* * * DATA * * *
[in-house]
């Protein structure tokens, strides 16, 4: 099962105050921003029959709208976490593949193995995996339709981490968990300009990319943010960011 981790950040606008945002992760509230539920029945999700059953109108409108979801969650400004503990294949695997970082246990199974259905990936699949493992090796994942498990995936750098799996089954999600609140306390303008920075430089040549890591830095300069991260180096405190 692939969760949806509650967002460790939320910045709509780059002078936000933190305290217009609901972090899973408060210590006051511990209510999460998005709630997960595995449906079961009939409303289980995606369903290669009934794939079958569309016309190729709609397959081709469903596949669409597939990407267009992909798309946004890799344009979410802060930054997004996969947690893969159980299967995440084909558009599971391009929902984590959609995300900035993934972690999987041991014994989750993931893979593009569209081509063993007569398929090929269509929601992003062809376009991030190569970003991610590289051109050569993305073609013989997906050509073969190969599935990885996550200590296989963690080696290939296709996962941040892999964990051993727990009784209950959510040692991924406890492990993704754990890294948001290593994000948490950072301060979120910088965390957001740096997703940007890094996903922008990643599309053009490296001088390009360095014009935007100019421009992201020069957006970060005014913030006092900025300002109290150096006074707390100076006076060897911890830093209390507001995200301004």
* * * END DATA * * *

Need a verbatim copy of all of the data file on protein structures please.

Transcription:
[in-house]
């Protein structure tokens, strides 16, 4: 099962105050921003029959709208976490593949193995995996339709981490968990300009990319943010960011 981790950040606008945002992760509230539920029945999700059953109108409108979801969650400004503990294949695997970082246990199974259905990936699949493992090796994942498990995936750098799996089954999600609140306390303008920075430089040549890591830095300069991260180096405190 692939969760949806509650967002460790939320910045709509780059002078936000933190305290217009609901972090899973408060210590006051511990209510999460998005709630997960595995449906079961009939409303289980995606369903290669009934794939079958569309016309190729709609397959081709469903596949669409597939990407267009992909798309946004890799344009979410802060930054997004996969947690893969159980299967995440084909558009599971391009929902984590959609995300900035993934972690999987041991014994989750993931893979593009569209081509063993007569398929090929269509929601992003062809376009991030190569970003991610590289051109050569993305073609013989997906050509073969190969599935990885996550200590296989963690080696290939296709996962941040892999964990051993727990009784209950959510040692991924406890492990993704754990890294948001290593994000948490950072301060979120910088965390957001740096997703940007890094996903922008990643599309053009490296001088390009360095014009935007100019421009992201020069957006970060005014913030006092900025300002109290150096006074707390100076006076060897911890830093209390507001995200301004």